WTI's Volatility and Speculative Bubbles
Wednesday's markets seemed to switch roles that have been playing out in the past week. Global stocks have found a way to stabilize, taking Chinese economic data in stride as investors continue to have confidence in their money. The Dow Jones Industrial Average settles at 0.40% with buying and selling pressures canceling out. Volume levels have slowed down to half of what the crash had brought along. Crude oil contracts have, instead, taken on the volatility that the equity markets experienced just over a week ago. Today, WTI October 2015 contracts opened at $44.26 with an intraday range of $3.56 before closing at $46.05. Commodities traders speculating heavily on fundamental implications caused major spikes in price movement with no clear direction. Brent saw similar movements and showed its fourth gain out of five sessions like its WTI counterpart. Whipsaw movement is not typically healthy, but after long summer losses, traders seem hopeful as streaks of bullish sentiment peak out from the losses. Some of this activity seems justified, though, as the Energy Information Administration continues to produce information that reflects inaccuracies in supply data as well as insecurity in equilibrium prices. As a result, speculation has created bubbles in the daily and weekly prices. We'll look at WTI to see examples.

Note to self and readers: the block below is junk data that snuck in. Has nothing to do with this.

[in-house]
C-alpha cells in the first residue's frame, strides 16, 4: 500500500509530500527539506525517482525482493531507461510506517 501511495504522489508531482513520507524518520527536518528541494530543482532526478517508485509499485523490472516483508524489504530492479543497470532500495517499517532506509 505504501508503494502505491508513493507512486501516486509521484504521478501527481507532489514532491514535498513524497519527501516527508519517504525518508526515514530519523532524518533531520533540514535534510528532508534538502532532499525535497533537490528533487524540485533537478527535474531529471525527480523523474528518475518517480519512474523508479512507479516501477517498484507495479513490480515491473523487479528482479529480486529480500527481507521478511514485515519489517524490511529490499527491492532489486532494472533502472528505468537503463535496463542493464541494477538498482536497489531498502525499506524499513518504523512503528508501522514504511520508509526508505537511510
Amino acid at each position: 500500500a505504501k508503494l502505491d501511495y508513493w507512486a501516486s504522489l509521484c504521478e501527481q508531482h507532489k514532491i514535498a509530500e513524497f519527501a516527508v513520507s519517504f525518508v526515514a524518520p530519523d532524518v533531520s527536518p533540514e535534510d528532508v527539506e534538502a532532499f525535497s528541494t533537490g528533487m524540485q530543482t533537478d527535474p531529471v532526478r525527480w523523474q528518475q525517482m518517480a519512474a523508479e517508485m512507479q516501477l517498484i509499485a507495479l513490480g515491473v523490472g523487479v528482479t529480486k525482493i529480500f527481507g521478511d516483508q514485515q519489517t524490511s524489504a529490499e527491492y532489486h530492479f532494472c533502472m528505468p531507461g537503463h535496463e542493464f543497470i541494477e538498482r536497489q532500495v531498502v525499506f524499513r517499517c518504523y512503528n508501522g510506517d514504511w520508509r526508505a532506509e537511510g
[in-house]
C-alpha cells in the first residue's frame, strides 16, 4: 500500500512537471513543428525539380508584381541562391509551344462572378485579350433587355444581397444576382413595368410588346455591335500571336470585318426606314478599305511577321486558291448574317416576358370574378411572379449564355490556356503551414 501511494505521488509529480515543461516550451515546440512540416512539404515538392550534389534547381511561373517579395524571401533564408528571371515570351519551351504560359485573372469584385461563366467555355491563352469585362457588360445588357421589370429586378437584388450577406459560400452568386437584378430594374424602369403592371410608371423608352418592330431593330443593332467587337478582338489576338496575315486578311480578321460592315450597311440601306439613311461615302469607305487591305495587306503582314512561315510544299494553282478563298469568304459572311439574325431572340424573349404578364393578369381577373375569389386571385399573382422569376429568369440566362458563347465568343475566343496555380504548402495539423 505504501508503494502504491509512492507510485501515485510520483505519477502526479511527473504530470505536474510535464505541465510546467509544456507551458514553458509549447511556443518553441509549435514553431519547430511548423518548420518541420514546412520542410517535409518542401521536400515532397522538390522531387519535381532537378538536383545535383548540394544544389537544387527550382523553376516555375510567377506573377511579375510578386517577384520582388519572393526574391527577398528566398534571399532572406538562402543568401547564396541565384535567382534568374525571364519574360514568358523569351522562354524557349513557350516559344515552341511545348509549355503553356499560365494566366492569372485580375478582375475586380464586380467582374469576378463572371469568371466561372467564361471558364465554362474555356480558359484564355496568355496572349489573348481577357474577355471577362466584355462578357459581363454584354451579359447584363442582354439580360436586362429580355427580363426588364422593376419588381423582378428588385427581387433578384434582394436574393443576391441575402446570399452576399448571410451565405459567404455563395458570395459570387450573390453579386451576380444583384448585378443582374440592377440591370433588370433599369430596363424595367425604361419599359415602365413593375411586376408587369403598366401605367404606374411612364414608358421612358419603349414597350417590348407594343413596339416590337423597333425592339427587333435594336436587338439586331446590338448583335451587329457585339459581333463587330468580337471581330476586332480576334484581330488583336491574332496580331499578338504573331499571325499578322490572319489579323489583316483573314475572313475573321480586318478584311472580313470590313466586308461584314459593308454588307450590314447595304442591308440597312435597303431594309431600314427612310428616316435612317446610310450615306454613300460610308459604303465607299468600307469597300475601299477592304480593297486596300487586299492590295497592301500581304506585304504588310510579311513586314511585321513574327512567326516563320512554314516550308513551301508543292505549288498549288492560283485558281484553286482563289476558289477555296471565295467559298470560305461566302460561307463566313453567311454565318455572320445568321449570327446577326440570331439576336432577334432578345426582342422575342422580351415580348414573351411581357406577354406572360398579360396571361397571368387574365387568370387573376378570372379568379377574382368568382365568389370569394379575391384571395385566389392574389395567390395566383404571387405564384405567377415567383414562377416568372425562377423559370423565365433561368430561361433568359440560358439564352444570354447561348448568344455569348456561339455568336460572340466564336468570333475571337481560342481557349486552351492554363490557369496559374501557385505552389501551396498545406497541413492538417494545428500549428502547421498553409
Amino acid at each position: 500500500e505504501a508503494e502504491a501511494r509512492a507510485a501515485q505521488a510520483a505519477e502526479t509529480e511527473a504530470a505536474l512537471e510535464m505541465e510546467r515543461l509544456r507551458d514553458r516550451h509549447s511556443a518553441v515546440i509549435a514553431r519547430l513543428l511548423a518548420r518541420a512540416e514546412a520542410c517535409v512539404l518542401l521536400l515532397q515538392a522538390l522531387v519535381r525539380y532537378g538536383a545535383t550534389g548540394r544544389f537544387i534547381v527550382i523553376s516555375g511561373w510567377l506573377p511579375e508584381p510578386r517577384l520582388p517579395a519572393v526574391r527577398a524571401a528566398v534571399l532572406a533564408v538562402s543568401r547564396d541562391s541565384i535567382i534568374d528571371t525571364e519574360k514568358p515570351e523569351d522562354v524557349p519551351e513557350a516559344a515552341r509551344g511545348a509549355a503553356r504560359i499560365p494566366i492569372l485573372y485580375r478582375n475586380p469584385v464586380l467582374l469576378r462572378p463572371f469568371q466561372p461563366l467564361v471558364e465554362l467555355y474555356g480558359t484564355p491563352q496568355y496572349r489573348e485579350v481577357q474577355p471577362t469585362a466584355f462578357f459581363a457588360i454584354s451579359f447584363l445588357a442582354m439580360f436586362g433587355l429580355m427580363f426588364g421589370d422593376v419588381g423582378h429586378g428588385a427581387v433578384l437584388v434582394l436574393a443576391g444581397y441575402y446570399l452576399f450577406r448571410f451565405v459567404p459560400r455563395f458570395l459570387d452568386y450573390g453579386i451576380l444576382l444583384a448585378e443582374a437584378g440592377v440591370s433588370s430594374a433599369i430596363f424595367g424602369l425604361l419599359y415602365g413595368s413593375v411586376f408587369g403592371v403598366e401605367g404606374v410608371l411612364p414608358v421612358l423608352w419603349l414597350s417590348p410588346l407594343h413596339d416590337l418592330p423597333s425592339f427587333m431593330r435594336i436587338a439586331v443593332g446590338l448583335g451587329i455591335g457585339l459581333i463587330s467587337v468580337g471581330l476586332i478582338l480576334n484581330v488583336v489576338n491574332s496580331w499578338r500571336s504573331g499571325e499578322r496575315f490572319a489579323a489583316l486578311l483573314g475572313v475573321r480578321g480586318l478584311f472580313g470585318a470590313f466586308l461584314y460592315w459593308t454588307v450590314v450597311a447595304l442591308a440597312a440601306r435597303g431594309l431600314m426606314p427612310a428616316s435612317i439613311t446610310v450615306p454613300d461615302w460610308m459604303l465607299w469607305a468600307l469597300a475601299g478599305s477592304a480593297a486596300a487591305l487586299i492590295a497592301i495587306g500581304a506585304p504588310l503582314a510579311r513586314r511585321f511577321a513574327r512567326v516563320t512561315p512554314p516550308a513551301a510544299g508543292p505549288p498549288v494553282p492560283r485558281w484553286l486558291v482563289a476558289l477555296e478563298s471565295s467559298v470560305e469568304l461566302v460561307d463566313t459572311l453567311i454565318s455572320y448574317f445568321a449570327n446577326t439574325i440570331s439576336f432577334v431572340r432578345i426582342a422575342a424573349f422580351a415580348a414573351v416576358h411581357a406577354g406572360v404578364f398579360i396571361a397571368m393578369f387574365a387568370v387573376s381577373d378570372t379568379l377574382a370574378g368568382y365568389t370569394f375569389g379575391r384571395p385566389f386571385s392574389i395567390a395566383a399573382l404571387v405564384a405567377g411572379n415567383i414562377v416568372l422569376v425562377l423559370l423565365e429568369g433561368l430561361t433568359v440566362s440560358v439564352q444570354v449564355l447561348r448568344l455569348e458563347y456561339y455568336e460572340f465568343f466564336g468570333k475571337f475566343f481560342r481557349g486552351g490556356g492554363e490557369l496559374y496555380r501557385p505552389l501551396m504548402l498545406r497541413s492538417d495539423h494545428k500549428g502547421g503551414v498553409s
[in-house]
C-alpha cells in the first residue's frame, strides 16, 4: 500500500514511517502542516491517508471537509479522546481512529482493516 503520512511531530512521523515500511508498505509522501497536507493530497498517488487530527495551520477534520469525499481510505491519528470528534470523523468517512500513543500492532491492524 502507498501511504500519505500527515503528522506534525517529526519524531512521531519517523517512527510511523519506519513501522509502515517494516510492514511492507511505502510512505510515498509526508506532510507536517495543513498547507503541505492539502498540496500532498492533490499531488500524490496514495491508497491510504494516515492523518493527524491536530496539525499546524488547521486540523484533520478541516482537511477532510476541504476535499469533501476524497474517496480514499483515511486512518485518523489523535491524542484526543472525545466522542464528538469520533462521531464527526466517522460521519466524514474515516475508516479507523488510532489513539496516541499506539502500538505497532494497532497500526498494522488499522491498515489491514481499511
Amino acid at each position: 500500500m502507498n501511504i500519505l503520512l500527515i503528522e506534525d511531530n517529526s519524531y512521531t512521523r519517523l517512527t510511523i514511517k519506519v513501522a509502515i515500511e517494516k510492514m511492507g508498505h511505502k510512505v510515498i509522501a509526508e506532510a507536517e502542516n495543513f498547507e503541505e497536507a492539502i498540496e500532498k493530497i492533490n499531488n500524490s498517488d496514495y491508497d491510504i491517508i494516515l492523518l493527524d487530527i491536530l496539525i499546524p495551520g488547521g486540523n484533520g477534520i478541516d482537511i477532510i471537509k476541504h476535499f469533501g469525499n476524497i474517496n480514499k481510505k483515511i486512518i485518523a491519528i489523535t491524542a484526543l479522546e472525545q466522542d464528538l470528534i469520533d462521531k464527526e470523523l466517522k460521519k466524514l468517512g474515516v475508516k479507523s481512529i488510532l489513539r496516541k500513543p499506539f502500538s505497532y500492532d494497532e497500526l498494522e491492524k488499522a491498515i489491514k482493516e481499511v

Here we have the past five trading sessions plotted with significant price movements fitted with a bubble that approximates length of time and range in price. The bottom of the bubbles starts on the price that acts as the high or the low for the new price movement. As the bubble begins climbing, its vertical diameter increases with the constant widening of the horizontal diameter. With the leveling of the move, either a circle or an oval will emerge to define the long-term or short-term movement that tells the technical story through the values of the diameters. Near the end of August, WTI showed impressive price trends on the 28th and the 31st which grew to fit a sizable bubble beneath it. Even though a bubble is placed in the space below, the jump is not a speculative bubble. If the trend fails to wrap back around the circle, it's a legitimate trend. The idea is that speculation fabricates value where there is none so a full or major retracement. Small or no retracements will follow a serious move. In the red zone, price movements today produced small speculative movements with entire retracements in the opposite direction. Typically, one speculation bubble signals volatility in a trading session. Two bubbles might signal traders that their money isn't safe there. Speculation bubbles can tell an investor if there is value in a security and if movements are meaningful. Counting the number and amount of speculative bubbles versus solid bubbles (ones with meaningful price trends) can tell a trader if volume has been value-based or supported by sentiment. Further development of this idea will be discussed in later posts. Volatility can be dangerous to any investment, but tracking significant price trends is crucial for profit-making.